While still incorporating our classic images of journalists, both heroes and fools, scriptwriters have updated Hollywood’s mirror to more accurately reflect today’s fragmented and sometimes troubling media landscape.

Greenwald’s Pulitzer deserves second thoughts

Editor’s note: the following is an opinion piece by Richard Dudman. Dudman, who lives in Ellsworth, Maine, is a former chief Washington correspondent of the St. Louis Post-Dispatch. 

The Pulitzer and Polk committees had little choice, as most commentators say. They felt that they had to give their 2013 prizes for public service to the publications and reporters who broke one of the biggest stories of the year, the broad surveillance operations of the National Security Agency. But their decisions deserve second thoughts.

Consequences figure in the committees’ thinking, and the disclosures have brought beneficial consequences by most estimates. President Obama has reacted by ordering a restructuring of the surveillance systems to limit reported abuses. And the press and public have learned much about what the U.S. government has been doing in secret.
But some other consequences have been clearly harmful. Among them is the outrage in Germany, a prime ally and trading partner of the United States, over the N.S.A.’s gathering of electronic data from its ordinary citizens and spying on Chancellor Angela Merkel. She said angrily that “snooping among friends, that just doesn’t work.”
The disclosures also have tipped off the terrorists that their emails and phone calls were being monitored. They have switched to other means of communication. Whether their new systems can be tapped is not and should not be publicly known.
The prizes, too, have brought harmful if unintended consequences. They have boosted the increasingly favorable reputation of Edward J. Snowden, the former N.S.A. contractor, as a public spirited whistle blower rather than a treasonous violator of security laws and fugitive (temporarily in Russia) from U.S. criminal prosecution.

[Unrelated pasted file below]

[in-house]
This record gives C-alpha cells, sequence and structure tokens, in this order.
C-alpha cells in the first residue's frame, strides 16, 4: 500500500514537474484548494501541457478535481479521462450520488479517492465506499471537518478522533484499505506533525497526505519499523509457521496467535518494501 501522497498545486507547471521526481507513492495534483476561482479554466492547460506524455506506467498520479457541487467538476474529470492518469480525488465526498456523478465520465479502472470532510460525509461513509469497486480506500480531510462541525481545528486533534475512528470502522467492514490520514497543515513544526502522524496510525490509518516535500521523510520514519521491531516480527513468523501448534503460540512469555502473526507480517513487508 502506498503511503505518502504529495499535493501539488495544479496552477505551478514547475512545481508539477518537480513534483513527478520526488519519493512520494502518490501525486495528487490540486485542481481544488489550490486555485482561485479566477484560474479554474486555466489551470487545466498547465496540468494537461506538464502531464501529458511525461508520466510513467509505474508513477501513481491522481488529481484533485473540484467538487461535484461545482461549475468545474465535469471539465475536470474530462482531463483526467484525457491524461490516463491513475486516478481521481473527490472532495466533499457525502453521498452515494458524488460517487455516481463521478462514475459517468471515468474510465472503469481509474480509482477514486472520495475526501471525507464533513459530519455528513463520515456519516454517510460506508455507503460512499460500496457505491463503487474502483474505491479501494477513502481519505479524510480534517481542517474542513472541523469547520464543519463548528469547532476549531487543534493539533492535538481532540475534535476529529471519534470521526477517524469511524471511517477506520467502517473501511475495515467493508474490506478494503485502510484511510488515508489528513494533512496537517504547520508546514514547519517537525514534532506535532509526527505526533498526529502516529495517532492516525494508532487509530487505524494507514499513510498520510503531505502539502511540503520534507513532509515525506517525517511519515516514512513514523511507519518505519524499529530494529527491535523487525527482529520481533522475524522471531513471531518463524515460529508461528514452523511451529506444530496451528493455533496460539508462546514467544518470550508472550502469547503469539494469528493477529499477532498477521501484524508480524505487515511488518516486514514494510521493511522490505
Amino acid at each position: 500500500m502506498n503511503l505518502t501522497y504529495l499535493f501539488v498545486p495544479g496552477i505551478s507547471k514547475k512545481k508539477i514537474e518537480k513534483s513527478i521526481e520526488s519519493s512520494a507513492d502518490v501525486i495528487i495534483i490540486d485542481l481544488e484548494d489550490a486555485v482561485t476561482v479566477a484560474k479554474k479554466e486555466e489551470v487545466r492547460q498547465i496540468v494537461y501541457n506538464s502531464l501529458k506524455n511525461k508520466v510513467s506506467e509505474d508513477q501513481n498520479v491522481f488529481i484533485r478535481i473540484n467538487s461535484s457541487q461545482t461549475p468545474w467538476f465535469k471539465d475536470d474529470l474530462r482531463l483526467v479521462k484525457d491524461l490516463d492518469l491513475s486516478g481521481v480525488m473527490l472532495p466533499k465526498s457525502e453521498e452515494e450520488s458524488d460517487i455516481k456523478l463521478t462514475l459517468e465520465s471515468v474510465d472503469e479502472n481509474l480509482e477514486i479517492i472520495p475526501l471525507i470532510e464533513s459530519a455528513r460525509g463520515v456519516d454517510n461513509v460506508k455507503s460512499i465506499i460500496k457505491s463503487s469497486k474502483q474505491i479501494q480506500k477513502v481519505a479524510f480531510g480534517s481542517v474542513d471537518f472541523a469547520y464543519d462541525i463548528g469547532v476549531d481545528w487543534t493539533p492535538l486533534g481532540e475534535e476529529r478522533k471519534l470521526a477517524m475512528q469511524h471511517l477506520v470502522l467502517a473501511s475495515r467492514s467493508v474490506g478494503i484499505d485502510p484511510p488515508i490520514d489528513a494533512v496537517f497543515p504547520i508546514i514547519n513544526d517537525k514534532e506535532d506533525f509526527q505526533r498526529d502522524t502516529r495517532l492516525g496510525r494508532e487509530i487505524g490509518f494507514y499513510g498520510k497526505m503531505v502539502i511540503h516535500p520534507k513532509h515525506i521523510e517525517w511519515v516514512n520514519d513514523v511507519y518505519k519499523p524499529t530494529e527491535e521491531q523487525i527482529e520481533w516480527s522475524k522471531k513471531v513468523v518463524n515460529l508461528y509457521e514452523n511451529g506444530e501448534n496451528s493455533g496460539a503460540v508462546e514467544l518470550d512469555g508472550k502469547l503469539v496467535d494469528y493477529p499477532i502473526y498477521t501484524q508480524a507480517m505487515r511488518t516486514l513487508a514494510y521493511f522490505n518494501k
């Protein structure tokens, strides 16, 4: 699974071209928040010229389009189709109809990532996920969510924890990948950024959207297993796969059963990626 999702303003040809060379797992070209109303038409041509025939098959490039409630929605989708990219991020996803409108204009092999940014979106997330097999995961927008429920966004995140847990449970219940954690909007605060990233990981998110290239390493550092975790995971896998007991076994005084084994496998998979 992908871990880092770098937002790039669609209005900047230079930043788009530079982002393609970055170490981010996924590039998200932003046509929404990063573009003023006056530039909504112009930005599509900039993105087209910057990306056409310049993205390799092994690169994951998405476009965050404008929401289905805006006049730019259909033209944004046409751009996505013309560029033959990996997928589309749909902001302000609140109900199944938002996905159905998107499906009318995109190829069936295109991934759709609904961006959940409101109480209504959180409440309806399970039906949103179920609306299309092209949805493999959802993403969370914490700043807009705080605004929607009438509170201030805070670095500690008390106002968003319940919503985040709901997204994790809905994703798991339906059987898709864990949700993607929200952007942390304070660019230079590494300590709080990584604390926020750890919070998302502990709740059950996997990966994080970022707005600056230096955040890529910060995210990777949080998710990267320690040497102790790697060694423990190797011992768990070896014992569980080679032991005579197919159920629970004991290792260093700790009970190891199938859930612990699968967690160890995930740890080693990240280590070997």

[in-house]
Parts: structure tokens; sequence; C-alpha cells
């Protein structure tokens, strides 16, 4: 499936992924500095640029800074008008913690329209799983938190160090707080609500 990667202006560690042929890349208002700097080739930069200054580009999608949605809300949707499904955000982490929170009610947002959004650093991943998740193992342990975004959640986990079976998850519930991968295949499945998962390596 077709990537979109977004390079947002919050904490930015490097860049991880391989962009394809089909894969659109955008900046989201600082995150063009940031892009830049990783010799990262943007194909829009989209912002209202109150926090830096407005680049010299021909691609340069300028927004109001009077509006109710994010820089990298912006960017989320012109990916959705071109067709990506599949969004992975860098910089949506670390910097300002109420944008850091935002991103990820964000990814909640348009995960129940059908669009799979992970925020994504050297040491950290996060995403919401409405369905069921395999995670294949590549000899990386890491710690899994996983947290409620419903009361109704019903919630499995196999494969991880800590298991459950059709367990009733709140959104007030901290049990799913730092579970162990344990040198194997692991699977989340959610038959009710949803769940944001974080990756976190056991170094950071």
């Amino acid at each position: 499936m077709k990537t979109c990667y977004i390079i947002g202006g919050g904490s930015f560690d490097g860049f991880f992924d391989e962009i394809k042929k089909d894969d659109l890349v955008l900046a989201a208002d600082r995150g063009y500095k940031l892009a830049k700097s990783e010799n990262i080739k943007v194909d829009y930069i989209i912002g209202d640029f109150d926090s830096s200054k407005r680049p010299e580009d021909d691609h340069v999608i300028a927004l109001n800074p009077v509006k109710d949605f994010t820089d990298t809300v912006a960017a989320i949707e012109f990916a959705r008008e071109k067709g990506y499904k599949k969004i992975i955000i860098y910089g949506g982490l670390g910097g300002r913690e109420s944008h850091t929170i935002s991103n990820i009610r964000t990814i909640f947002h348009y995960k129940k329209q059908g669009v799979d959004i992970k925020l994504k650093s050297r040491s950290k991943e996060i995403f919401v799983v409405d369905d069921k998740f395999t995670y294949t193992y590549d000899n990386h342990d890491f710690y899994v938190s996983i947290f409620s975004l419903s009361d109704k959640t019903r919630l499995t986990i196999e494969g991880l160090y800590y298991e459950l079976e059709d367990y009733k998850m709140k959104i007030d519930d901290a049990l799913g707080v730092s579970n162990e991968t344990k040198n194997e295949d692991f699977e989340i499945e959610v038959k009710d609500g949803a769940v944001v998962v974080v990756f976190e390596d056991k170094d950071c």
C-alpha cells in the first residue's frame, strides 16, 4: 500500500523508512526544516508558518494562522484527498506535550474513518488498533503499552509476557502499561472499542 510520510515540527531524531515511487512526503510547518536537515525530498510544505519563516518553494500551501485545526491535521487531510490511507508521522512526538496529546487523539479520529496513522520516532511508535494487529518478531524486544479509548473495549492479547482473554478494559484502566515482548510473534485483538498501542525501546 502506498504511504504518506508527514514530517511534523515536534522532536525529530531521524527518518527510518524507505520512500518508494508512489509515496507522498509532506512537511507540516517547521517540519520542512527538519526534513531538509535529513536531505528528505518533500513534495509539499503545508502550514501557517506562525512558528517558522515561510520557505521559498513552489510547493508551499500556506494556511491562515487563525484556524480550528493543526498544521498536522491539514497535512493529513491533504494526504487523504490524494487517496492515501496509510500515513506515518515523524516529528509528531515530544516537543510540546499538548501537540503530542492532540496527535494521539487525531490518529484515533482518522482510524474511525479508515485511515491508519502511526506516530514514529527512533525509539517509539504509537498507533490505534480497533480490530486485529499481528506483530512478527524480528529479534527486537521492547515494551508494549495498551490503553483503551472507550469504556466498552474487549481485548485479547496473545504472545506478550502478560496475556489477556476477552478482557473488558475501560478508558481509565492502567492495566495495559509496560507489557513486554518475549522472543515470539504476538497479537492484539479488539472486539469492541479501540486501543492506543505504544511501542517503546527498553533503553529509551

Above all, the prizes have practically put an end, for now, to the great debate that Mr. Obama called for, on privacy vs. security. Privacy has won, at least for the present. Among politicians, most of the media, and probably most of the public, transparency is seen as good and secrecy is seen as bad.
Yet secrecy continues to have an essential role in national security. So does surveillance, including  mass monitoring of senders and recipients of communications. Such a program might have detected the 9/11 terrorists as they plotted to arm themselves with box cutters, board commercial planes and destroy the World Trade Center and hit other targets. Surveillance holds the possibility of detecting present and future terrorist plotters before they strike. Of course it must be carried out secretly. 
Critics often think mistakenly that surveillance ought to target only people who are already under suspicion. Typically, a New York Times editorial published on June 10, 2013, asked, “Are calls and texts of ordinary Americans mined for patterns that might put innocent people under suspicion? Why is data from every phone call collected, and not just those made by people whom the government suspects off criminal activity?” That kind of thinking would rule out trying to ferret out terrorists still unknown and unsuspected, like the 9/11 gang before they struck. 
Even some of the supposed surveillance abuses have another side to consider. Think about Chancellor Merkel’s complaint. Most big nations probably “snoop” on each other, to get necessary information not readily volunteered. But such operations are wisely kept secret. The harm is done when someone like Mr. Snowden violates his trust and spills the beans.
Another facet of the Pulitzer-Polk-N.S.A. puzzle also needs second thoughts: the question of whether the Guardian or the Washington Post should have published the stolen information. Most commentators reject the notion that that they were accomplices or facilitators of an illegal act. And yet, it seems clear that Mr. Snowden could not have carried out his plan without getting the stolen secrets published. Publication was essential to his whistle-blowing scheme.